Remove the fuel line, pull the carburetor off and turn it upside-down.
Pull out the retaining pin that holds the float in place and lift the float and needle straight up. Inspect the needle for any debris or deformations. Your carburetor will either have a rubber-tipped needle that presses on a metal seat, or a metal-tipped needle that presses on an o-ring in the seat.
Use a bobby-pin to pull the o-ring out and inspect it if you have one. If you see any debris, clean it off with a q-tip that has been spraying with a shot of carb cleaner. Be careful to not be excessive with carb cleaner on rubber parts since it will cause them to swell.
Cut the q-tip in half and place it in a drill chuck and give the float needle seat a good high-speed polishing if you want to make quick work of it.
If your o-ring is worn or deformed, replace it. If your rubber-tipped needle is deformed, replace it.
If you have a plastic float then you’ll likely not have a pinhole leak as your problem. However, if you have a generator that has a brass float, then you might have one. Shake the float to listen for any gasoline sloshing inside. If you hear some, replace your float.
When you think you’ve fixed the problem, reassemble the float and needle with the retaining pin. Now, with the carburetor still upside down (from how it would be installed on the generator), use your mouth to blow air through the fuel intake (where your fuel line connected to the carburetor).
If you can’t blow air through it, then you have created a proper seal. If you hear a hissing sound from your breath, then you have parts to replace or more work to do.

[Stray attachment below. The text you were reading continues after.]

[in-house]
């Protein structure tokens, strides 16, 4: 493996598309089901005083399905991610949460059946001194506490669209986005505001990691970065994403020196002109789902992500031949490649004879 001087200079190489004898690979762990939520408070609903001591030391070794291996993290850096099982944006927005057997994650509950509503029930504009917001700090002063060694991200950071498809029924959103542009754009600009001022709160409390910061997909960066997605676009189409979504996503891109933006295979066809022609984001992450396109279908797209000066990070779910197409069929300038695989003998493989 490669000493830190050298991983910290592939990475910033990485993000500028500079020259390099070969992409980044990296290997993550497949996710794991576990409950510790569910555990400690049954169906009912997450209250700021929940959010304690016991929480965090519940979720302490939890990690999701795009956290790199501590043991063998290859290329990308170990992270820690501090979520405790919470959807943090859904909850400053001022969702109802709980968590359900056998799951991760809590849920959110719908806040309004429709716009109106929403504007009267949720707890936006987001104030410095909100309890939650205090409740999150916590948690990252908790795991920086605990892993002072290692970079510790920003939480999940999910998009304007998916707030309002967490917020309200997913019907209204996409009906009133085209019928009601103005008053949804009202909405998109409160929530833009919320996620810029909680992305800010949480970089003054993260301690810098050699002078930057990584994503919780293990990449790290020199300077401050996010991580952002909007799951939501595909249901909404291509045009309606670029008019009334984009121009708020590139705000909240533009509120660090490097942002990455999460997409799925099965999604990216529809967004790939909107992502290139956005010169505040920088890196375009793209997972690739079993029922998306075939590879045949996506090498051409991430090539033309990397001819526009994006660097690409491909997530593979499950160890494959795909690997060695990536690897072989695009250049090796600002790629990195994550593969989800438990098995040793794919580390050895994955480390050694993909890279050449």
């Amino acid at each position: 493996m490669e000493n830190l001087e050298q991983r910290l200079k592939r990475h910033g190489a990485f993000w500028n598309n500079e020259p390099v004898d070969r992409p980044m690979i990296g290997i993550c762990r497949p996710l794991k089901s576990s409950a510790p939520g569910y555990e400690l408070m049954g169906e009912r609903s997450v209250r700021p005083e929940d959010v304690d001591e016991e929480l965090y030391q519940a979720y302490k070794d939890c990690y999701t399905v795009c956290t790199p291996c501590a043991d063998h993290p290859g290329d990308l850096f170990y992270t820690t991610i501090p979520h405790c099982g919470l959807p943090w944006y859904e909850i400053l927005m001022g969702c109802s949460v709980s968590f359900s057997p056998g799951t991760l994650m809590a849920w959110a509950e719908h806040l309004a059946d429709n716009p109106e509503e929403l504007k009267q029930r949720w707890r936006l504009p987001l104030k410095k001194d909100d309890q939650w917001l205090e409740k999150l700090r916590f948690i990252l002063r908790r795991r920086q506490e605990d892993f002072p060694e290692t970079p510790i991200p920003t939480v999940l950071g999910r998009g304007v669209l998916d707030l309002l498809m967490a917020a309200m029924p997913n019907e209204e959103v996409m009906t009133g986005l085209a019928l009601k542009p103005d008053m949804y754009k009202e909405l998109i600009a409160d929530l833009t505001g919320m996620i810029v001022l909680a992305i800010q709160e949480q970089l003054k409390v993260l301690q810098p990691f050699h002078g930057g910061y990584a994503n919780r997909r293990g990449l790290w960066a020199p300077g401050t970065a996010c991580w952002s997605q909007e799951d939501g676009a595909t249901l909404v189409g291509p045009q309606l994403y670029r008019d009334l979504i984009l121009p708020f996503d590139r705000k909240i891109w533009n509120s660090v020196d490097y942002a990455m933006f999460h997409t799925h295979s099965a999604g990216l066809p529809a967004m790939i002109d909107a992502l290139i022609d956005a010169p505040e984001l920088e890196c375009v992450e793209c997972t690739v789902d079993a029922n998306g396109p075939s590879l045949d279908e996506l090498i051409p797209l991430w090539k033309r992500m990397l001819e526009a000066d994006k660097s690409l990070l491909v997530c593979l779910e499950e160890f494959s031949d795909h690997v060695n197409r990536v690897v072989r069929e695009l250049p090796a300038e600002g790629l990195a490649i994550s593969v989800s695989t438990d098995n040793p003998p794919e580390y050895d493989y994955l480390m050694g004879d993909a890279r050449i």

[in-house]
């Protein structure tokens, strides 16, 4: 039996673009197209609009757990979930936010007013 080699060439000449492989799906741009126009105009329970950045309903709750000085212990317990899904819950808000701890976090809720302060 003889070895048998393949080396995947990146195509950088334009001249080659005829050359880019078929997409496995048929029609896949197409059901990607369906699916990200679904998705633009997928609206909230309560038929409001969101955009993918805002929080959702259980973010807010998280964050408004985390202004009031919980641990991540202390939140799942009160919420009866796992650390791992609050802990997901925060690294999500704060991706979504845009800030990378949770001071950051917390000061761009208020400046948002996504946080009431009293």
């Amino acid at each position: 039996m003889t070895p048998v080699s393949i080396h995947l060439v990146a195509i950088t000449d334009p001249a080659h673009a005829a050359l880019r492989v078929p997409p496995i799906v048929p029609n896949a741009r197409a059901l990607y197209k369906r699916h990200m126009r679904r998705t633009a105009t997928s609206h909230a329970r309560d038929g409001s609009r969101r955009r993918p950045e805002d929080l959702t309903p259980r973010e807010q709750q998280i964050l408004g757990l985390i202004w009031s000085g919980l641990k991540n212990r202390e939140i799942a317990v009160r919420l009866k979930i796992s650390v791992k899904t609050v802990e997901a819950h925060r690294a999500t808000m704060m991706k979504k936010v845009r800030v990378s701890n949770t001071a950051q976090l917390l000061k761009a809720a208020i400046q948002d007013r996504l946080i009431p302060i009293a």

Why You Should Check Your Engine Oil After You Fix the Carburetor
As I alluded to in the first section, your fuel may not have only flooded out your air filter assembly, but into your combustion chamber as well. When liquid gasoline moves from the carburetor to the intake, it will work its way passed the intake valves that open to supply the combustion chamber with the air/fuel mix.
From there, it will fill the combustion chamber on top of the piston. Eventually, it will seep passed the piston rings and down into your crankcase which is where your engine oil resides.
It will dilute your engine oil, improperly lubricate your engine, and build up improper pressures inside your crankcase if you were to get your engine running again.
It is critical that you check your engine oil – not only before starting your generator each and every time – but especially after you fix a carburetor that was leaking gas through the air filter.
Pull out the dipstick and if liquid comes pouring out, that is a tell-tale sign that you have gasoline in your oil. If you’re unsure, look at the oil on the dipstick and smell it for gasoline. Completely drain and change your oil if it has been compromised.